PhD thesis: „Beyond Certifications? The Efficacy of Voluntary Sustainability Standards in Enhancing Sustainable Practices in the Coffee Sector of Latin America“
My PhD thesis examines the efficacy of voluntary sustainability standards in improving the environmental and social sustainability of the Latin American coffee sector.
Coffee is an important crop in many biodiversity hotspots including Honduras, Costa Rica and Colombia. Furthermore, coffee production and harvesting is a crucial source of income for the most vulnerable inhabitants. Sustainable production practices and safe and fair labor conditions on coffee farms are therefore of central relevance for environmental protection and poverty alleviation in the region.
However, high price volatility, increasing input costs, and power imbalances in the value chain jeopardize farms’ economic sustainability. This setting rewards yield-maximizing practices that may hurt the long-term health of coffee fields and the surrounding environment as well as undermine sustainable labor conditions.
Voluntary Sustainability Standards, including third-party labels and industry-led standards, were pioneered to tackle these systemic problems. Yet, the overall profitability of many certified farms has remained unchanged despite initial price increases due to increased production and control costs. Furthermore, the mainstreaming of certified and verified coffee has led to a precipitous drop in price premiums.
Without this central incentive for improvement, do farmers still apply the rules to the book? And if they do, is it because they benefit from an institutional support system that allows them – as well as their uncertified neighbors – to do so at a competitive cost? In other words, do certification schemes reliably increase social and environmental sustainability over the regional average? And are such improvements driven by certification schemes or rather the efforts of other sectorial actors?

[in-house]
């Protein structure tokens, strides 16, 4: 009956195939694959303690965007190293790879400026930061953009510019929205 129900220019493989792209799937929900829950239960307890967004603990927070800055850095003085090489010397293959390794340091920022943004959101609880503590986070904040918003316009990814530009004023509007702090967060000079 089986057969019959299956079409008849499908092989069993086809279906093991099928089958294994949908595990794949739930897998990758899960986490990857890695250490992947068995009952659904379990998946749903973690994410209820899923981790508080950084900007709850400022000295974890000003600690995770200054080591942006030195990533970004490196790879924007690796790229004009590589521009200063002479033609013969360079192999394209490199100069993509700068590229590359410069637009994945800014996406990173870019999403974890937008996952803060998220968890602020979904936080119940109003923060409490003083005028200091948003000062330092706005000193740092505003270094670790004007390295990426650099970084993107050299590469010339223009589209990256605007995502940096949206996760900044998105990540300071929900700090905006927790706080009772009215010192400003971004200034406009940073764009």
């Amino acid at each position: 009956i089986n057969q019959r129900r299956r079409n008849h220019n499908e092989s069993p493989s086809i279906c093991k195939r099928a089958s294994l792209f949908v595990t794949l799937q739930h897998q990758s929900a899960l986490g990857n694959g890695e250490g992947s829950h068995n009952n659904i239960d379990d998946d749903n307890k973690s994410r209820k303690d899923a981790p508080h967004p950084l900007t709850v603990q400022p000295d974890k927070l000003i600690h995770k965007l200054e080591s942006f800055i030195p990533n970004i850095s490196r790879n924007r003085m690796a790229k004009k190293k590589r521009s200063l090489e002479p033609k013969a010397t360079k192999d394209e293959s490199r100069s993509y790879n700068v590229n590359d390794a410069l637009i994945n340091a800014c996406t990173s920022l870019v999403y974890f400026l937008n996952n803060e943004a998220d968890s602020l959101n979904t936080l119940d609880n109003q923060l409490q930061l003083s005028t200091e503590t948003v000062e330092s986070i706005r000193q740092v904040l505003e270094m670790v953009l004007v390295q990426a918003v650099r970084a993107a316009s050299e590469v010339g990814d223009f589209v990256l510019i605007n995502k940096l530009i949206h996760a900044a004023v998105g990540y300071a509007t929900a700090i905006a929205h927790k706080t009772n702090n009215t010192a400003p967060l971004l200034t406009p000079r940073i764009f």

Studies that measure the environmental and social performance of certifications are still scarce and most focus on self-reported or census data. This study implements an on-the-ground impact evaluation to understand the interaction between decreasing economic and the purported improved environmental and social sustainability of certified farms. Furthermore, it provides an up-to-date analysis of the global coffee value chain and the institutional settings of the three case study countries (Honduras, Costa Rica and Colombia), and gives an in-depth perspective on how Voluntary Sustainability Standards are implemented within this setting. Using coffee as a case study, it aims to contribute a novel perspective on the effectiveness of private sustainability governance within buyer-driven international value chains, and raise questions whether the way sustainability governance is conceptualized and implemented today needs to be revised in order for it to achieve maximum impact.
The TRANSSUSTAIN project
I am writing my thesis within the TRANSSUSTAIN project of the University of Münster’s Institute for Political Science. This project evaluates the efficacy of Voluntary Sustainability Standards in the coffee industry as well as alternative pathways for sustainability improvements. In addition to my thesis work, I had considerable project responsibilities regarding the establishing of practitioner networks, the conceptualization and implementation of the questionnaire used, the sampling of observations and training of data collectors, data analysis, the drafting of project publications, and the external communication of the project’s milestones. Beyond my main focus on environmental and social sustainability indicators, I collaborated closely on a publication regarding gender empowerment in Honduran coffee communities as well as the creation of an index that compares certification strictness and enforcement on a requirement-by-requirement basis.
I also work as a research consultant for the International Panel of Experts on Sustainable Food Systems. Most recently, I contributed background research, provided literature reviews and drafted large sections of a report on the health externalities of food systems.
My main research interests include the following:
- International institutions
- International sustainability governance
- Non-state market-driven governance
- Global value chains
- Public policy (especially of agriculture, food and the environment)
- Political economy
- Sustainable production and consumption